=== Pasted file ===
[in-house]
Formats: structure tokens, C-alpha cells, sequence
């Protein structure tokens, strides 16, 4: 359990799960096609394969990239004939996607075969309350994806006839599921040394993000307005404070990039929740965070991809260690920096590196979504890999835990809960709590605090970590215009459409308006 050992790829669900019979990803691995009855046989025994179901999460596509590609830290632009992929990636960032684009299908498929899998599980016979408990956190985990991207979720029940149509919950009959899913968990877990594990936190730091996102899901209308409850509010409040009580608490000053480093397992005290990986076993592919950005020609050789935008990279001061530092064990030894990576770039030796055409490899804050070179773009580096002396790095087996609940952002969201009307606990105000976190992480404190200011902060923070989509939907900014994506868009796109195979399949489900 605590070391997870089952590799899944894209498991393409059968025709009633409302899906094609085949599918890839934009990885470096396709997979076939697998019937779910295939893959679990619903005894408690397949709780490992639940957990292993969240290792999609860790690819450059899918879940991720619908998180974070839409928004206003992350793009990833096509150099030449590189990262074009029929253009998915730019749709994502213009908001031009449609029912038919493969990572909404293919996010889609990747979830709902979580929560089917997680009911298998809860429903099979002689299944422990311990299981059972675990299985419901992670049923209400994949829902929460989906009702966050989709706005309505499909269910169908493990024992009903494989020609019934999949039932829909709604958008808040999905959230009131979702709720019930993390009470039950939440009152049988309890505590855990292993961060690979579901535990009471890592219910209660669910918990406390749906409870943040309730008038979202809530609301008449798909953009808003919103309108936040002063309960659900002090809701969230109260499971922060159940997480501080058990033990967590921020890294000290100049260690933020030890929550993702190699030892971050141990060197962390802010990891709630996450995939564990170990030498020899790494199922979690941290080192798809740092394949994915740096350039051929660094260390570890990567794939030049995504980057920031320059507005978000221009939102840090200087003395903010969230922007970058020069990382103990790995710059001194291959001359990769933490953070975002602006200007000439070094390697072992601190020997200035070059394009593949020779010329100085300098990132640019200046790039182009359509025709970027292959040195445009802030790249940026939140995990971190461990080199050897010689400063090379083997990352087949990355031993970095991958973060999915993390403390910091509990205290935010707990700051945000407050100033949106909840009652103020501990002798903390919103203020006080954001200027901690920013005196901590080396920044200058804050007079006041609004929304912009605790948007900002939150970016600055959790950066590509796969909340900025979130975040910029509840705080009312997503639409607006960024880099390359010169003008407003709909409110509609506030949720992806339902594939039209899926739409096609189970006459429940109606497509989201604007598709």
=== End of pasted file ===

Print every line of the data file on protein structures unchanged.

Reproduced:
[in-house]
Formats: structure tokens, C-alpha cells, sequence
């Protein structure tokens, strides 16, 4: 359990799960096609394969990239004939996607075969309350994806006839599921040394993000307005404070990039929740965070991809260690920096590196979504890999835990809960709590605090970590215009459409308006 050992790829669900019979990803691995009855046989025994179901999460596509590609830290632009992929990636960032684009299908498929899998599980016979408990956190985990991207979720029940149509919950009959899913968990877990594990936190730091996102899901209308409850509010409040009580608490000053480093397992005290990986076993592919950005020609050789935008990279001061530092064990030894990576770039030796055409490899804050070179773009580096002396790095087996609940952002969201009307606990105000976190992480404190200011902060923070989509939907900014994506868009796109195979399949489900 605590070391997870089952590799899944894209498991393409059968025709009633409302899906094609085949599918890839934009990885470096396709997979076939697998019937779910295939893959679990619903005894408690397949709780490992639940957990292993969240290792999609860790690819450059899918879940991720619908998180974070839409928004206003992350793009990833096509150099030449590189990262074009029929253009998915730019749709994502213009908001031009449609029912038919493969990572909404293919996010889609990747979830709902979580929560089917997680009911298998809860429903099979002689299944422990311990299981059972675990299985419901992670049923209400994949829902929460989906009702966050989709706005309505499909269910169908493990024992009903494989020609019934999949039932829909709604958008808040999905959230009131979702709720019930993390009470039950939440009152049988309890505590855990292993961060690979579901535990009471890592219910209660669910918990406390749906409870943040309730008038979202809530609301008449798909953009808003919103309108936040002063309960659900002090809701969230109260499971922060159940997480501080058990033990967590921020890294000290100049260690933020030890929550993702190699030892971050141990060197962390802010990891709630996450995939564990170990030498020899790494199922979690941290080192798809740092394949994915740096350039051929660094260390570890990567794939030049995504980057920031320059507005978000221009939102840090200087003395903010969230922007970058020069990382103990790995710059001194291959001359990769933490953070975002602006200007000439070094390697072992601190020997200035070059394009593949020779010329100085300098990132640019200046790039182009359509025709970027292959040195445009802030790249940026939140995990971190461990080199050897010689400063090379083997990352087949990355031993970095991958973060999915993390403390910091509990205290935010707990700051945000407050100033949106909840009652103020501990002798903390919103203020006080954001200027901690920013005196901590080396920044200058804050007079006041609004929304912009605790948007900002939150970016600055959790950066590509796969909340900025979130975040910029509840705080009312997503639409607006960024880099390359010169003008407003709909409110509609506030949720992806339902594939039209899926739409096609189970006459429940109606497509989201604007598709």